|1.||Seven Years in Tibet||7:08|
|2.||Young Dalai Lama and Ceremonial Chant||2:14|
|9.||Approaching the Summit||5:44|
|13.||Regaining a Son||1:48|
|14.||Seven Years in Tibet (Reprise)||7:13|
| ||65:34| Submit your review
This is easily one of Williams' best scores in several years. It is certainly his most powerful since Schindler's List. First up is the main theme, which is absolutely incredible, it is beautiful and soaring and when taken up by Ma on solo cello then followed by the full orchestral rendition, the effect is spine tingling. This is a very epic-intimate score, the balancing act Williams manages to achieve is most impressive. Unlike Schindler's List, this score has some more exciting sequences, most notably in Peter's Rescue, with growling brass and rushing harp figures that faintly recall Jaws. The Invasion isn't quite as exciting as would be expected, but I am sure the reason will be more clear when I watch the film, however. It is reminiscent of the invasion music from Empire of the Sun, although is much less full on. There are some lighter moments, Palace Invitation has a wonderful bell figure, almost Christmas like in nature. It has a celebratory feel about it. Other superb moments are when Ma is accompanied by solo piano. These are not the soppy piano figures of Alan Silvestri as in Contact, but much more emotive and powerful. The interplay between the two instruments produces an intimate, personal effect that I don't think could have been created any other way. In track 3, Leaving Ingrid, when this idea is followed by the main theme the effect, once again, is more impressive. There is a good deal of Asian flavoured music with the unbelievably low chanting that appears, funnily enough, in Ceremonial Chant. Other ethnic instruments are deployed carefully throughout much of the music and this works remarkably well.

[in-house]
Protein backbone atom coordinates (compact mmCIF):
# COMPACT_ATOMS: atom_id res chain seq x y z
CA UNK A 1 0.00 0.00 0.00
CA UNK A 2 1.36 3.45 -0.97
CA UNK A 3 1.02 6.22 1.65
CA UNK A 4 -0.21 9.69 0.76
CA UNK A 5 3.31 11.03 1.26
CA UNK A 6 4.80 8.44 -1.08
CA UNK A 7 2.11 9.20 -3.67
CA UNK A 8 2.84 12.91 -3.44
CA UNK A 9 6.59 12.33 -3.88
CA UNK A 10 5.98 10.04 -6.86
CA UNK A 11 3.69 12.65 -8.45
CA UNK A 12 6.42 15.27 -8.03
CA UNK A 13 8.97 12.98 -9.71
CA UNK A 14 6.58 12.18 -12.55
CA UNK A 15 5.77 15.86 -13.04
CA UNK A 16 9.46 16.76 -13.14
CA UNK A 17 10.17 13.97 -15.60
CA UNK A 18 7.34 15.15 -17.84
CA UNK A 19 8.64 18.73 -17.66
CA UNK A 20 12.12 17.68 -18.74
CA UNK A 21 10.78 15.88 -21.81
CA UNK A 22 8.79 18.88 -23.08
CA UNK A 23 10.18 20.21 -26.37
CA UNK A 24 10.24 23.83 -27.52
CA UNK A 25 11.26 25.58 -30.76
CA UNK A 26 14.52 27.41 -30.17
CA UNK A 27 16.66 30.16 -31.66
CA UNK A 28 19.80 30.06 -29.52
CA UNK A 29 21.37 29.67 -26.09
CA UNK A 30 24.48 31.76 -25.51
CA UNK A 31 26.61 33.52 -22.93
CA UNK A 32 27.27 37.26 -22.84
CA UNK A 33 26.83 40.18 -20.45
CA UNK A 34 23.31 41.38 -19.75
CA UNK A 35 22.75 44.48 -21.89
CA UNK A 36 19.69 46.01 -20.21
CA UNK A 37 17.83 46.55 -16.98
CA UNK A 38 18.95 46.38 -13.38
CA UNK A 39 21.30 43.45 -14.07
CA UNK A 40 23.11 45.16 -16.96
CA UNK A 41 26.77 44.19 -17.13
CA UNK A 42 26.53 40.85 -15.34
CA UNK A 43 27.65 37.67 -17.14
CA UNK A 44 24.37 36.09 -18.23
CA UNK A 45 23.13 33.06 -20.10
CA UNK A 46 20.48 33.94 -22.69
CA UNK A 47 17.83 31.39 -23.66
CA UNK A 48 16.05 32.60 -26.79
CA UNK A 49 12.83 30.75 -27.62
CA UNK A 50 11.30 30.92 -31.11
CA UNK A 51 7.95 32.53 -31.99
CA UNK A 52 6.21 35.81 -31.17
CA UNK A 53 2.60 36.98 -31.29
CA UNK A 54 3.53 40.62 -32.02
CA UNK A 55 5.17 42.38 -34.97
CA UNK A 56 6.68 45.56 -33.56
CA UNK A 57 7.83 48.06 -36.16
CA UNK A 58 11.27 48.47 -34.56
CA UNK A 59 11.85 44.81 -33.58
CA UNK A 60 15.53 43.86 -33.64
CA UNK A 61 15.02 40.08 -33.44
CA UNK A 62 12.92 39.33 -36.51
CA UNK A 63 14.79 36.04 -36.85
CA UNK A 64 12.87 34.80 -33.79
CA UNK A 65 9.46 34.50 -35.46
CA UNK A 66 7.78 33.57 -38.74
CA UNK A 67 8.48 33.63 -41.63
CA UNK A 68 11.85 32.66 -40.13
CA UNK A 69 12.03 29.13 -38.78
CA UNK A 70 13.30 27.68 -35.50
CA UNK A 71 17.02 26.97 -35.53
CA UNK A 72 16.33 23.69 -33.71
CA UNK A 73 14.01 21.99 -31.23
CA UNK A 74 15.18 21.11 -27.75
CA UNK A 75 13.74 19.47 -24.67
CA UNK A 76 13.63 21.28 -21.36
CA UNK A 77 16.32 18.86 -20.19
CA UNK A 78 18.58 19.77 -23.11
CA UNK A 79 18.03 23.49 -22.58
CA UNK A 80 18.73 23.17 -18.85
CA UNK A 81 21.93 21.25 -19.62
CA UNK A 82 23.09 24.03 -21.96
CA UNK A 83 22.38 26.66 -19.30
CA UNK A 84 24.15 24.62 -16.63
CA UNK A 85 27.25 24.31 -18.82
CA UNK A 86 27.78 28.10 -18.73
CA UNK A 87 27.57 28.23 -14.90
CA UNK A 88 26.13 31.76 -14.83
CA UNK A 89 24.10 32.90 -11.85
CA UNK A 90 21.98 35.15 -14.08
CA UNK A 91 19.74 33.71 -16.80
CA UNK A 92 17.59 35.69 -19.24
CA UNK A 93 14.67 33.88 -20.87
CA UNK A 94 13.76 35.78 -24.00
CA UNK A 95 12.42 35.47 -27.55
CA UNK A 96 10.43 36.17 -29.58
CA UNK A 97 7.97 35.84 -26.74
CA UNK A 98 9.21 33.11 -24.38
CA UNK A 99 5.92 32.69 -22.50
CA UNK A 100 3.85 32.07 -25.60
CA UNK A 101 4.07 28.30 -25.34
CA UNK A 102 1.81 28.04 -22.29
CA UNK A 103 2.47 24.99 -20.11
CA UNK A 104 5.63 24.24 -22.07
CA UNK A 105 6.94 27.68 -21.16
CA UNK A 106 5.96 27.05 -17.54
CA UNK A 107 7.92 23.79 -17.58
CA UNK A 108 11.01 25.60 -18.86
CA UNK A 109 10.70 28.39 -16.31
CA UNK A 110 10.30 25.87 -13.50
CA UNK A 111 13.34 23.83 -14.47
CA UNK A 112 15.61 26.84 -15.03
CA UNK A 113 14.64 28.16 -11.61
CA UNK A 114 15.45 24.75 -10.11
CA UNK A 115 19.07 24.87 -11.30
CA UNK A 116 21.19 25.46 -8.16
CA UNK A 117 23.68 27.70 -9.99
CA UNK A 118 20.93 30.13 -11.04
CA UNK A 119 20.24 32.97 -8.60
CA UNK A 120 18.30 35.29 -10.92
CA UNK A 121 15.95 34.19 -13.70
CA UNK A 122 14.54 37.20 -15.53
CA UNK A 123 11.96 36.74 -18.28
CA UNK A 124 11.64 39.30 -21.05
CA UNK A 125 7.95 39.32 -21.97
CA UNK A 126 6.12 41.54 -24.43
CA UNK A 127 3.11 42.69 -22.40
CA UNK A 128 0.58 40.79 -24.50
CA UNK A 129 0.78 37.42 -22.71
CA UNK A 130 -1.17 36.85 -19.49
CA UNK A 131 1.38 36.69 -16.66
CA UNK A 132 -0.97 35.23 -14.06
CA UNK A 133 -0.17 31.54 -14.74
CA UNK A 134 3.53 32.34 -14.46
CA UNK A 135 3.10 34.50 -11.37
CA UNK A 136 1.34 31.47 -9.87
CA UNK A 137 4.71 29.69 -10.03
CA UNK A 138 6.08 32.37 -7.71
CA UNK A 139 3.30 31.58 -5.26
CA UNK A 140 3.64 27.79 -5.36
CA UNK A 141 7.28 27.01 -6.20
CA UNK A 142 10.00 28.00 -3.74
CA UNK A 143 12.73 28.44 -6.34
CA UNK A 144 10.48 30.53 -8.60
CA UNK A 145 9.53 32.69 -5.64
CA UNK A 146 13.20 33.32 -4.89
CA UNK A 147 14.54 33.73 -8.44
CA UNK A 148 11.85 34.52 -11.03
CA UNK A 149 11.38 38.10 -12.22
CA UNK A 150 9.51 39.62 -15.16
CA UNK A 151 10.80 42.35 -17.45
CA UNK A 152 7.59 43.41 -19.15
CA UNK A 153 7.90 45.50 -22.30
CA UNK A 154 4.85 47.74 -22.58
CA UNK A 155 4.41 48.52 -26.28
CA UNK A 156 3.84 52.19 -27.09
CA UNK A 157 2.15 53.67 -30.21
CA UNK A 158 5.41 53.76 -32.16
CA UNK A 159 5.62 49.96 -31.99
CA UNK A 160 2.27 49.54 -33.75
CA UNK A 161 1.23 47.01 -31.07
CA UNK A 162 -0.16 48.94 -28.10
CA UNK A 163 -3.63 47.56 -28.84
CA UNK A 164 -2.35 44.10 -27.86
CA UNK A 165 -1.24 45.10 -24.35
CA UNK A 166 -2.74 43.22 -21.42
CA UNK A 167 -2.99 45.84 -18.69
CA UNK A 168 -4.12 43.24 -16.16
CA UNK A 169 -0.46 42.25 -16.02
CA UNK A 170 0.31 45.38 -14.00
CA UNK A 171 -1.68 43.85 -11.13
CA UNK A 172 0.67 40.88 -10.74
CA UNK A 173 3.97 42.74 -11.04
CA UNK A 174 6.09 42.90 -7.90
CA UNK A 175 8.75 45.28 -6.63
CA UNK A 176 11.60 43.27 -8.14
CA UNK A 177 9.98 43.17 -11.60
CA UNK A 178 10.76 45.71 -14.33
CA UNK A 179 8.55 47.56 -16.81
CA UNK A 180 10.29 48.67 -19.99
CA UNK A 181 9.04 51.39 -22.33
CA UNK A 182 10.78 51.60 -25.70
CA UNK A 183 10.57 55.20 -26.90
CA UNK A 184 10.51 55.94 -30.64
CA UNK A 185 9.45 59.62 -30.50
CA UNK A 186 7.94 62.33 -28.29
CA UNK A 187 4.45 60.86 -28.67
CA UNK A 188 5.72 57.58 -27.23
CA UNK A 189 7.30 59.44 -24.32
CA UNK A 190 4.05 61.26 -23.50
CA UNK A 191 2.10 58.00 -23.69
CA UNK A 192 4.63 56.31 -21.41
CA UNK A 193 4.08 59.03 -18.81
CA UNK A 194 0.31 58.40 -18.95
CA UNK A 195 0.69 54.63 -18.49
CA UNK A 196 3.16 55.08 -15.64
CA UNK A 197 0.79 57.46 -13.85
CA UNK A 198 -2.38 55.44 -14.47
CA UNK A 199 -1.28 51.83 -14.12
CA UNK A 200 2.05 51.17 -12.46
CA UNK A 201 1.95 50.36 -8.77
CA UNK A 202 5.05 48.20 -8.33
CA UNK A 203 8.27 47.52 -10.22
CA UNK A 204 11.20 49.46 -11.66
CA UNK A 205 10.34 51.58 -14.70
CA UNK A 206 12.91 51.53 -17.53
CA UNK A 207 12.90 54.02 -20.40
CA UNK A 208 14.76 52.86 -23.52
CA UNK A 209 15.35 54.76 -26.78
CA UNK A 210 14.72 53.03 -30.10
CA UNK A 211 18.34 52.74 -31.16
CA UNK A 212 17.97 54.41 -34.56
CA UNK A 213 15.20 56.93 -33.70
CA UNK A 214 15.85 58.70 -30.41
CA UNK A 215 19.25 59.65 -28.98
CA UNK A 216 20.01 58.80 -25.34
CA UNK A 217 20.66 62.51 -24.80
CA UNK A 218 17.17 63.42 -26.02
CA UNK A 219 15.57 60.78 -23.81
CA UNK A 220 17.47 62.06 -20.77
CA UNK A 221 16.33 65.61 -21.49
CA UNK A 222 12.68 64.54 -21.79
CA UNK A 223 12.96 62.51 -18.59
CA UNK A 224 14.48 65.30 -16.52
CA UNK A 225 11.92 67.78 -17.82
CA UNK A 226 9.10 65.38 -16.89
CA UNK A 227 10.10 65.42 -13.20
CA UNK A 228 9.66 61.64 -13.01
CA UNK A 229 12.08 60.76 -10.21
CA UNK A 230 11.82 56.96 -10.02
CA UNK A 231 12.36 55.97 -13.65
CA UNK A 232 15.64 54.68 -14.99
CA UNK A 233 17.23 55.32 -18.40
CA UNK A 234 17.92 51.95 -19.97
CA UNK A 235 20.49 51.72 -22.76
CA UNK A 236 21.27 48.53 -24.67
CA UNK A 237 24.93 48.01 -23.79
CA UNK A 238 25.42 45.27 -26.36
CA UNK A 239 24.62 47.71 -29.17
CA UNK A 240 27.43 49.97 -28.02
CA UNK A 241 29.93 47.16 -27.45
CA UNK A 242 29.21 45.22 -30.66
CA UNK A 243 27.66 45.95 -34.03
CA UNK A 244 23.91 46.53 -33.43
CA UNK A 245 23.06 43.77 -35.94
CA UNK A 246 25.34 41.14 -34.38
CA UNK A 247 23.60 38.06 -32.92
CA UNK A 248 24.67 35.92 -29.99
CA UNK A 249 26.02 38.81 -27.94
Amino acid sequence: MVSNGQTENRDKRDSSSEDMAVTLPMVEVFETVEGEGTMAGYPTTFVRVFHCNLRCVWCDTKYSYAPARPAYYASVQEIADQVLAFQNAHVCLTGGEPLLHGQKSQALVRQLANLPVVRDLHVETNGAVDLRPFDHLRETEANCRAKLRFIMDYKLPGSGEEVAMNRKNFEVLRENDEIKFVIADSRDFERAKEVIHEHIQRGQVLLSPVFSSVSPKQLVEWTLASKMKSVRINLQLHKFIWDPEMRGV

A mention must go to Ma's excellent cello playing. He lifts the music to a level higher than I think even Williams could have expected. The quality of the playing makes even the slowest moments light up with emotion. I think I've pretty much run out of hyperbole to describe this score. I recommend this to everyone with a remote interest in film music or classical music. This is possibly Williams' most classical score, certainly comparable to Schindler's List in quality and unlike Schindler's List, this score isn't quite as downbeat and perhaps fraction more repetitive. Fortuntely any slower sections are lifted by Ma's remarkable playing. Definitely a score that no Williams fan should be without, if only to hear the fascinatingly beautiful main theme.
I remember that I wasn't overly impressed by Williams' score when seeing this film. Probably because it didn't had an important role in the telling of the story, and probably because I found the film to be rather dull. It wasn't until I picked up a copy of the soundtrack that I really started to appreciate the music.
This is probably a score which will appeal to fans of Williams' score for Schindler's List and the warm sound of the cello, as it includes wonderful cello solos by Yo-Yo Ma. And it really is the usage of the cello as an solo instrument that makes this score so good and wonderful.
Also blessed with a sweeping, gorgeous main theme, given its best renditions in the first and last track, this score deserves to be up there among the classic film scores, or at least on the top ten list of John Williams' best scores. Highlights are the already mentioned opening and closing cues, "Seven Years in Tibet" and "Seven Years in Tibet (Reprise)". These tracks are not identical, and I find the latter version to be superior, as it contains more development of the main theme. "Regaining a Son" is also a superb track, with its light, floating strings, which in many ways is the only optimistic music in the entire score, because Seven Years in Tibet is mostly very downbeat (the main theme will probably not cheer you up) reflective or introvert. But it is superb music neverthless - especially the cello solos - and the concert versions of the main theme are worth the cost of the CD alone.
Two of the tracks, "Young Dalai Lama and Ceremonial Chant" and "The Invasion", contains pieces written and performed by the Gyoto Monks. While it may work in the film, I find that these chantings somewhat interrupts the flow of Williams' score on CD, and I don't find it to be especially beautiful listening to either.